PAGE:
Hit enter one more time. Then type in “r cx”. Once the prompt comes up, type “1F”. Then type “W”. You now have an executable COM file called Type “Q” to go back to the DOS prompt. Now run There are no prompts, so just hit 3 keys. They will be echoed back to you. Lets go through step-by-step how this program works.

MOV     CX,0003
MOV     BX,0200

These lines are initializing my registers for my internal loop. In this case, CX is storing the number of iterations the loop will run, and BX is storing the offset from DS to store the incoming characters. Since this is a COM program, the Stack Segment, Code Segment, Data Segment, and Extra Segment all reside in the same location, so we do not need to worry about Pushing or Popping those values.

MOV     AH,10
INT     16
MOV     [BX],AL

This is calling an interrupt to retrieve data from the keyboard. If there is no data ready, it will wait until a key is pressed. Once the interrupt is complete, the value of the key is stored in register AL. We then move that value to the memory location pointed to by register BX (which is why we have brackets around it).

INC     BX
LOOP    0106

We are now incrementing the BX register by 1 in order to point to the next memory location. By calling LOOP, we auto decrement CX by 1. If CX is zero, the next line is executed; otherwise we loop to the location indicated (in this case 106, or the MOV AH, 10 line).

MOV     AL,24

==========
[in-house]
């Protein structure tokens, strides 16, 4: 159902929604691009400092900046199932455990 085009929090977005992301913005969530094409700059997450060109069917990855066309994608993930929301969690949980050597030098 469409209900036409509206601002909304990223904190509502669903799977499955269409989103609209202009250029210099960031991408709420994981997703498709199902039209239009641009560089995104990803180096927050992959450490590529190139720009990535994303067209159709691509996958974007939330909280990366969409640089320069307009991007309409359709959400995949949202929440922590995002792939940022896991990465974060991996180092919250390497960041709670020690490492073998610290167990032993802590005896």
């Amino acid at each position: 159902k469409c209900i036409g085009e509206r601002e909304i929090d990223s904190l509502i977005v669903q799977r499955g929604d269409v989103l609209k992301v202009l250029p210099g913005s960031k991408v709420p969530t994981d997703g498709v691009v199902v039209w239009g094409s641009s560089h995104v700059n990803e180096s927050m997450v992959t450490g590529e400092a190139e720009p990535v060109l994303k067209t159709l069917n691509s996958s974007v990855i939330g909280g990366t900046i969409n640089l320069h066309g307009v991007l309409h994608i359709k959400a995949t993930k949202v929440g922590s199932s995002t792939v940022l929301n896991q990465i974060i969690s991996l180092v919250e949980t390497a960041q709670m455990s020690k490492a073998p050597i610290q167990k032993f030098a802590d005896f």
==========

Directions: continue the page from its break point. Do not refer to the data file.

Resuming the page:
MOV     [BX],AL

This is doing some cleanup after out loop so that we can call the DOS interrupt for screen output. We are moving a “$” (ASCII value 24h) to the memory location just after our 3 stored key presses. BX is already pointing to this since we incremented on the last loop iteration.

MOV     AH,09
MOV     DX,0200
INT     21

Here, we are calling the DOS interrupt for screen output, using the string at DS:200h as the output, which is terminated by a “$”.

MOV     AX,4C00
INT     21

And now we are exiting the program and returning control to DOS. There is a lot going on here for a program that is only 38 Bytes. Although the equivalent program in C or C++ would be easier to understand and take less time and thought to code, there is just something cool about coding in ASM.

Of course, you could alternatively write the same program as follows:

-From DOS, type “debug”
-Type “e CS:100”
-Enter “B9 03 00 BB 00 02 B4 10 CD 16 88 07 43 E2 F7 B0 24 88 07 B4 09 BA 00 02 CD 21 B8 00 4C CD 21”. Note the spaces between each Bytes. These are necessary. If you hit Enter, you will close out the memory edit mode in debug.
-Hit enter when you are done.
-Type “r CX”
-Type “1F”
-Type “w”
-Type “q”

This demonstrates entering programs as low level as possible without actually doing it in binary. Entering programs in this manner requires quite a bit of knowledge of the internal CPU instructions, how byte orders are swapped between memory and registers (“B8 00 4C” is moving the value of 4C00 to register AX, but is byte swapping 4C and 00).  

Thursday, February 16, 2006

Popup Windows Passing Data back to Parent Web Pages